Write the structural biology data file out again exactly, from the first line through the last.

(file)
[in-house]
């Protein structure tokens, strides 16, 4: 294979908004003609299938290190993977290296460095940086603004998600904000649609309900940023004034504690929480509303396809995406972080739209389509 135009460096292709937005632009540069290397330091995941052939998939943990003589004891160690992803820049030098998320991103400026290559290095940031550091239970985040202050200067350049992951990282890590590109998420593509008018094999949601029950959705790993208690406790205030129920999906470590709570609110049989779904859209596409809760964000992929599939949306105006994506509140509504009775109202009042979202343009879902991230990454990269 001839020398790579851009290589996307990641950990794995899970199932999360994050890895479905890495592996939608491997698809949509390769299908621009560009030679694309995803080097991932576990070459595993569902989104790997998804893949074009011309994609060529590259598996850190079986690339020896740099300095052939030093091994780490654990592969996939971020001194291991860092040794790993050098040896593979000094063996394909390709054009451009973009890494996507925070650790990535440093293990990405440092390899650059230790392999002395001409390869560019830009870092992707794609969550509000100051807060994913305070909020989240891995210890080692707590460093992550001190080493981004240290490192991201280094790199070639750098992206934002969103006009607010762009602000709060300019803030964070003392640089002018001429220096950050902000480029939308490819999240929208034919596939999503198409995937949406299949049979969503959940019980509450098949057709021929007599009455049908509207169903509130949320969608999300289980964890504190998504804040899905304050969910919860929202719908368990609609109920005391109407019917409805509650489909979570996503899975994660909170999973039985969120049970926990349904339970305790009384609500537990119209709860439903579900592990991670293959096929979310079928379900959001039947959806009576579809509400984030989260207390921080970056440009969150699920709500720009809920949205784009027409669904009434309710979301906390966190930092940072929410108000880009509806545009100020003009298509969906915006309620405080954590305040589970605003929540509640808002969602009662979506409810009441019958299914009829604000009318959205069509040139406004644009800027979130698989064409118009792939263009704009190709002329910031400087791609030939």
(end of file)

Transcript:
[in-house]
């Protein structure tokens, strides 16, 4: 294979908004003609299938290190993977290296460095940086603004998600904000649609309900940023004034504690929480509303396809995406972080739209389509 135009460096292709937005632009540069290397330091995941052939998939943990003589004891160690992803820049030098998320991103400026290559290095940031550091239970985040202050200067350049992951990282890590590109998420593509008018094999949601029950959705790993208690406790205030129920999906470590709570609110049989779904859209596409809760964000992929599939949306105006994506509140509504009775109202009042979202343009879902991230990454990269 001839020398790579851009290589996307990641950990794995899970199932999360994050890895479905890495592996939608491997698809949509390769299908621009560009030679694309995803080097991932576990070459595993569902989104790997998804893949074009011309994609060529590259598996850190079986690339020896740099300095052939030093091994780490654990592969996939971020001194291991860092040794790993050098040896593979000094063996394909390709054009451009973009890494996507925070650790990535440093293990990405440092390899650059230790392999002395001409390869560019830009870092992707794609969550509000100051807060994913305070909020989240891995210890080692707590460093992550001190080493981004240290490192991201280094790199070639750098992206934002969103006009607010762009602000709060300019803030964070003392640089002018001429220096950050902000480029939308490819999240929208034919596939999503198409995937949406299949049979969503959940019980509450098949057709021929007599009455049908509207169903509130949320969608999300289980964890504190998504804040899905304050969910919860929202719908368990609609109920005391109407019917409805509650489909979570996503899975994660909170999973039985969120049970926990349904339970305790009384609500537990119209709860439903579900592990991670293959096929979310079928379900959001039947959806009576579809509400984030989260207390921080970056440009969150699920709500720009809920949205784009027409669904009434309710979301906390966190930092940072929410108000880009509806545009100020003009298509969906915006309620405080954590305040589970605003929540509640808002969602009662979506409810009441019958299914009829604000009318959205069509040139406004644009800027979130698989064409118009792939263009704009190709002329910031400087791609030939």